10 County Councils Women ratepayers received further rights to vote in town councils in 1882 and for County Councils in 1888 London County Council had 118 councillors elected by household suffrage and could also co-opt Act stated that ‘every person shall be qualified to be a councillor who is qualified to elect to the office of a councillor’. Women’s rights campaigners established ‘The Society for Promoting the Return of Women as County Councillors’ Jane Cobden, Margaret Sandhurst and Emma Cons became Councillors In February 1890 the women retook their seats making powerful statements to the Council. Emma Cons, for example, stated: – My feelings on the subject of women councillors are as strong as ever, and I shall neglect no means in my power to secure a perfect freedom of choice to the ratepayers, and equal municipal rights for women as for men. It is a bitter experience when one for the first time fully realizes that even a long life spent in the service of one’s fellow citizens is powerless to blot out the disgrace and crime (in the eyes of the law) of having been born a woman. Disenfranchised by court action but Women’s Local Government Society continued to campaign for the election of female councillors and finally achieved their aim in 1907



13 Liberal Party Strong links between liberalism and feminism Women’s Liberal Federation was established in 1887 Dominated by women suffragists who viewed the local associations as a means of keeping the party alert to women’s rights issues. Membership of the WLF was 75,000 in 1892 rising to 133,215 by 1912. WLF educated women into political processes (including voting and holding office in local government); undertook administration associated with the expanded electorate; encouraged all women eligible to vote in local elections to register and vote; pushed for greater female representation on bodies such as school boards WLF largest female political party organisation and the most effective but fractured by the women’s suffrage question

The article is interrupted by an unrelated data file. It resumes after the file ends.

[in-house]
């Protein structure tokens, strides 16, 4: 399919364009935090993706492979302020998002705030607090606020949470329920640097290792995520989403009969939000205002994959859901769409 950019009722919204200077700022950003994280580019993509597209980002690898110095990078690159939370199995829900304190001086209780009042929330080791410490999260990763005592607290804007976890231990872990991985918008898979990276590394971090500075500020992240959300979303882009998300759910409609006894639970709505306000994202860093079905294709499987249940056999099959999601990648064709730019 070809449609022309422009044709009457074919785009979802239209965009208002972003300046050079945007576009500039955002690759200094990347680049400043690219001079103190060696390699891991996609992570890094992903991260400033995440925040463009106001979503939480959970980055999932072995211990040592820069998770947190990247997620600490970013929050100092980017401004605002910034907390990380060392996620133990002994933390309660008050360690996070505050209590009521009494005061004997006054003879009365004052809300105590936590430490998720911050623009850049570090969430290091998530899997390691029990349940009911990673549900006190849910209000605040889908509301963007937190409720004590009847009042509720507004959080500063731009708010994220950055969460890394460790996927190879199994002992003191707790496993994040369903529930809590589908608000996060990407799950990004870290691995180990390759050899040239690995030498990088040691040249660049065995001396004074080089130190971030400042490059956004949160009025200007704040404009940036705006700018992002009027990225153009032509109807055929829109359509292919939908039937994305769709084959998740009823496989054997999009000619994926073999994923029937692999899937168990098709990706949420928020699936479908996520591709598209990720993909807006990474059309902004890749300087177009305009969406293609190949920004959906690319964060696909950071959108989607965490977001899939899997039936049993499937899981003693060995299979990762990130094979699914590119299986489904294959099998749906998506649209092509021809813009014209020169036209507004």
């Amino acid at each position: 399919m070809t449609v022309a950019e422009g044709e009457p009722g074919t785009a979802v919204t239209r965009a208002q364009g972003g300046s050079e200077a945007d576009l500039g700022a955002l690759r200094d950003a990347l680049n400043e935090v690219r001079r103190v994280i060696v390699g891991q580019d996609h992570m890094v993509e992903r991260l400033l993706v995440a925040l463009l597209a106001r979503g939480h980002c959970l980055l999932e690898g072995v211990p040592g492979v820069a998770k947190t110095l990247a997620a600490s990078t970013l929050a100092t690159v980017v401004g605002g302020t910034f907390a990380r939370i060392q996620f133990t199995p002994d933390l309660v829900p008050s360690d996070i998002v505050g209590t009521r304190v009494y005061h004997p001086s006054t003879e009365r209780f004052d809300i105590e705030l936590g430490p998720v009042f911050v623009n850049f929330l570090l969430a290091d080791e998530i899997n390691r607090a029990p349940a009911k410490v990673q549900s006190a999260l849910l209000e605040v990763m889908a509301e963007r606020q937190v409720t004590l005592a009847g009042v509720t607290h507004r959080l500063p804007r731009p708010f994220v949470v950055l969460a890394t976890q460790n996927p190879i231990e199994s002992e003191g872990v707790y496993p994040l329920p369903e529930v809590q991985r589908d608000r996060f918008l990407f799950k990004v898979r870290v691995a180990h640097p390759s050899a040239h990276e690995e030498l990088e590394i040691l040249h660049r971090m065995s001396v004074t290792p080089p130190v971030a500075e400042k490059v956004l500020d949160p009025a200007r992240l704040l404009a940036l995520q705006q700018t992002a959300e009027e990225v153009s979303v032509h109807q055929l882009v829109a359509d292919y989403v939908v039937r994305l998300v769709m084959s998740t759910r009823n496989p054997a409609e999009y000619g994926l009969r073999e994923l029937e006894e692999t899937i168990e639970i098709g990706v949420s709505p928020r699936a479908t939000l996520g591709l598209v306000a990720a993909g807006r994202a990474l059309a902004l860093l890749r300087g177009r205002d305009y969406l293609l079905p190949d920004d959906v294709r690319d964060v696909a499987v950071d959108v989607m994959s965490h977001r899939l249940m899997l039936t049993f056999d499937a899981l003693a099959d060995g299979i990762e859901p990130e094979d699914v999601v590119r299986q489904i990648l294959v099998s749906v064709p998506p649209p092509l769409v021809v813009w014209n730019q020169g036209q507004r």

15 Conservative Party Organisation of Conservative women occurred under the auspices of the Primrose League founded in 1883 in England and Wales and 1884 in Scotland Defended traditional pillars of society: Church, Crown and Empire. Harked back to a romantic medievalism. League branches were Habitations and its members were Knights and Dames. The League was ruled by a Grand Council. By the early twentieth century the League membership exceeded one million members. Female membership was around 49 per cent. Organised entertainments; administered elections; canvassed voters; ran political meetings; distributed propaganda eg by Cycling Corps Were limits and their activities were governed by men


17 Socialist Parties Women played key roles in Independent Labour Party and Social Democratic Federation. Demanded inclusion in politics on more radical terms than those used by Conservative or Liberal women. Equality was harder to achieve in practice particularly for working class women Women rarely took on key branch roles focusing instead on the social side of the movement. Women who took on national roles were often from the middle class. Separate women’s groups began to attach to local branches of the ILP and SDF in the 1890s. In Scotland, the Glasgow Women’s Labour Party sent delegates to the ILP annual conference and devised their own election manifesto. SDF approved the formation of women’s socialist circles in 1904. Involved in educational work, the national association drawing up a syllabus and providing specially commissioned essays so all members could participate in weekly discussions. Women’s Labour League founded in 1906 had 100 branches by 1911. Ran afternoon meetings to maximise attendance and balanced political instruction, education and recreation. Organised campaigns around child welfare. Provided food and clothing for strikers children.